Gasping for air that wouldn’t inhale and screaming words which no-one would hear, as Doris stared up at the grinning maniac sat on top of her; with her face all purple and swollen, her vision fading to black as her pupils dilated and the whites of her eyes ruptured with blood, her left-handed attacker tied the tights in a knot under her left jaw, leaving a depression in her neck half an inch deep, which fractured her larynx, and compressed her tongue, tonsils and windpipe, and as she drifted in and out of consciousness, The Blackout Ripper proceeded to mutilate her body, whether she was dead or alive.
Using a razor-blade from her dressing table and another as-yet unidentified household weapon, with his victim suitably subdued and immobile, he took his time, savouring every moment, as he sliced a five inch slit from her stomach to her privates, slashed a three inch gash through her pubic hair, sunk the razor-blade deep into her genitals inflicting a six and a half inch wound in and across her vagina, and using two converging cuts, he carved a four inch slit around her left breast, which almost severed her nipple. The one saving grace being that – unlike his other victims – no candle, no torch, nor curling tongs were inserted into her vagina, as with the sheer terror of her agonising death causing her to wet herself, with the bed soaked in a pungent mix of blood and urine, he decided against it.
With his blood-lust sated, he calmly dressed; fastening his blue tunic and trousers, buttoning-up his brown shirt and tie, pulling on his large great coat, tying his black heavy boots and fixing (at a jaunty angle) his woollen side-cap. And needing to satisfy his greed, from her black leather handbag he stole roughly £5 worth of untraceable bank-notes and from her lifeless wrist he took a gold watch (given to Doris by her husband). As a crude memento of a delightful night, he pocketed her black fountain pen uniquely etched with her very identifiable initials of “DJ”, and (even more bizarrely), from her dressing table, he took her worthless greeny/blue comb with several teeth missing.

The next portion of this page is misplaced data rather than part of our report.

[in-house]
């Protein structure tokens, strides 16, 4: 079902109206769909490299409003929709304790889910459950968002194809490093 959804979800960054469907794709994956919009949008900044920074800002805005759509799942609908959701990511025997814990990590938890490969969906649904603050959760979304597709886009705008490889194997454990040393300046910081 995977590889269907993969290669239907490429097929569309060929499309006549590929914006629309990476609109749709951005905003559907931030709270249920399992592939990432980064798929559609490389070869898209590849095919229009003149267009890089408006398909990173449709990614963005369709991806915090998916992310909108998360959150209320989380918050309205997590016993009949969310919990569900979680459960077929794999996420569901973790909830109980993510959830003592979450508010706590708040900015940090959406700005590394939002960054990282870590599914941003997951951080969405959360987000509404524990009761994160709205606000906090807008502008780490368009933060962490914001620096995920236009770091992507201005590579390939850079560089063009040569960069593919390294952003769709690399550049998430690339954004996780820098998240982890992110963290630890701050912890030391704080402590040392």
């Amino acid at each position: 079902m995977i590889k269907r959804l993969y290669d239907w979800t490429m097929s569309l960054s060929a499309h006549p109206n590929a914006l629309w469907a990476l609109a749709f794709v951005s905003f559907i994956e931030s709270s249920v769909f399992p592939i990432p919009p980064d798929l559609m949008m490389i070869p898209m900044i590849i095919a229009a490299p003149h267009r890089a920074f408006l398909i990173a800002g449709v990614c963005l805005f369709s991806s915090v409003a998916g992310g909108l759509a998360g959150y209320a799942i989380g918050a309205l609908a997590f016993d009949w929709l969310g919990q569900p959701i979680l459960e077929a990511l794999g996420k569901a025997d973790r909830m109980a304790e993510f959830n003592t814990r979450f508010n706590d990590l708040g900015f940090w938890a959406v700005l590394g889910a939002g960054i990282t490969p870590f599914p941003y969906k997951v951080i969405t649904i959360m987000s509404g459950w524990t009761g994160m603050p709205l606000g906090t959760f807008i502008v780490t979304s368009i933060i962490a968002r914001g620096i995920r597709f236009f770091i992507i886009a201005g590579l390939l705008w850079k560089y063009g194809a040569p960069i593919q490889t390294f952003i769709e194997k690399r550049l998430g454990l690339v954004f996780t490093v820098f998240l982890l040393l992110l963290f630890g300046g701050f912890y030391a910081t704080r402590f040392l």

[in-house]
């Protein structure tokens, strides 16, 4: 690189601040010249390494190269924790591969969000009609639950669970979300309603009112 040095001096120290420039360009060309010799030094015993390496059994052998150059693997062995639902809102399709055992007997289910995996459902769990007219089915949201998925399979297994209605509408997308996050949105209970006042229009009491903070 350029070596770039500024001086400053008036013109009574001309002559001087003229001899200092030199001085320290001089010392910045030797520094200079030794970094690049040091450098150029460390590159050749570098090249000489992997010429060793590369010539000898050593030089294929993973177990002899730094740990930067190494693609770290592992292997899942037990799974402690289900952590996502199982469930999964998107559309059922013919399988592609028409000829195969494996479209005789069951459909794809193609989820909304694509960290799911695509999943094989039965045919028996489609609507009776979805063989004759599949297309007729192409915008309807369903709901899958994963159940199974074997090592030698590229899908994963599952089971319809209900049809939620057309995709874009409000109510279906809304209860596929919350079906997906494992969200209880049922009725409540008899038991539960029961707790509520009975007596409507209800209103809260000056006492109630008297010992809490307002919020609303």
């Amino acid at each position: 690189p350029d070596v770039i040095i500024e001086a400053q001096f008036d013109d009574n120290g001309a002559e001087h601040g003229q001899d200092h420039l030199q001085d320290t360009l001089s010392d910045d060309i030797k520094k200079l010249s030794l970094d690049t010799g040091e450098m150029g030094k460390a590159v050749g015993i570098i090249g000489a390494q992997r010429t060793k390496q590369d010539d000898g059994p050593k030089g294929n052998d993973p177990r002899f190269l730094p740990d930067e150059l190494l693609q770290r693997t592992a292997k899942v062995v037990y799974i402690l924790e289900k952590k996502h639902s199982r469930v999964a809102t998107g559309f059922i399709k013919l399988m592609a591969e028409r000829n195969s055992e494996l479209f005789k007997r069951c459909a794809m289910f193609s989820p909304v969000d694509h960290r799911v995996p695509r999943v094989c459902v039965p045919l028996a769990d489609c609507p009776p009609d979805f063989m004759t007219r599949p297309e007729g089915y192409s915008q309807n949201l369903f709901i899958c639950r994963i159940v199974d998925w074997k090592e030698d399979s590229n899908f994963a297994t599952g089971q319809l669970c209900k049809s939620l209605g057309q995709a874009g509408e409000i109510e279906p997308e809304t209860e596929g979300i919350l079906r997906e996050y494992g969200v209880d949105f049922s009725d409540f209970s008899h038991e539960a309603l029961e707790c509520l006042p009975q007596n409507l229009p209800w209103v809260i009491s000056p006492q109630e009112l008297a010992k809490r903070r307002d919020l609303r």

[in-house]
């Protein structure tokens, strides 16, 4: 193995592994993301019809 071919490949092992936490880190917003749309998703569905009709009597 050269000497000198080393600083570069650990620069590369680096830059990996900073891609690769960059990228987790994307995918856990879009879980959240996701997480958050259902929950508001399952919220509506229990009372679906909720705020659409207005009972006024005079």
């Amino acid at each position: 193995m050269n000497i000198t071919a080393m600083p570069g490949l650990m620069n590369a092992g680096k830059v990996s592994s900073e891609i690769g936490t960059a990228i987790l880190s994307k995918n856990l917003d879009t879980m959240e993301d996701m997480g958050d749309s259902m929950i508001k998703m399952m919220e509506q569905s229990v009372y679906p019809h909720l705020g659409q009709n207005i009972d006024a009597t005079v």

But before he left, he had one final act of humiliation to conduct upon the corpse of Doris Jouanett. Laying her lifeless body diagonally across the bed; with her black quilted bathrobe spread wide, her left arm outstretched, her right hand across her genitals, her swollen purple head hanging over the side of the bed, her tongue protruding and her bloodshot eyes gazing towards the door, he posed her lifeless body, as a grisly sight to greet the poor unfortunate who would come looking for her.
Having tidied his hair, straightened his tie and checked he hadn’t left any personal possessions behind; his wallet, his keys, his hat, his military ID, or anything stupid which would incriminate him, having been cautious not to leave any fingerprints, having wiped down anything he’d touched, and with no screams, no noise and no witnesses of any kind, he locked the bedroom door, disposed of the key, strolled out of 187 Sussex Gardens and onto the dark inky night The Blackout Ripper disappeared.
Across five nights, over four streets in London’s West End, four totally different and entirely unrelated women, for whatever reason, had been ripped, tortured and posed, by an unidentified sadistic maniac.
All had suffered the same fate; strangulation, mutilation and humiliation. All had been sliced, beaten and violated. All had been robbed, but only of untraceable bank notes, never of bank-books nor ration coupons. And although his sexual sadism compelled him to steal such high risk trinkets as a hanky etched with a unique laundry mark, an anniversary gift gold wrist watch, an initialled fountain pen and a monogrammed cigarette case containing a photo of the victim’s mother, none of these had been found. And with no physical sightings, no credible suspects, and no fingerprints which matched anyone on Scotland Yard’s entire Print Index, the Police were at a loss as to who this man was…
…and it’s here that his killing spree would cease.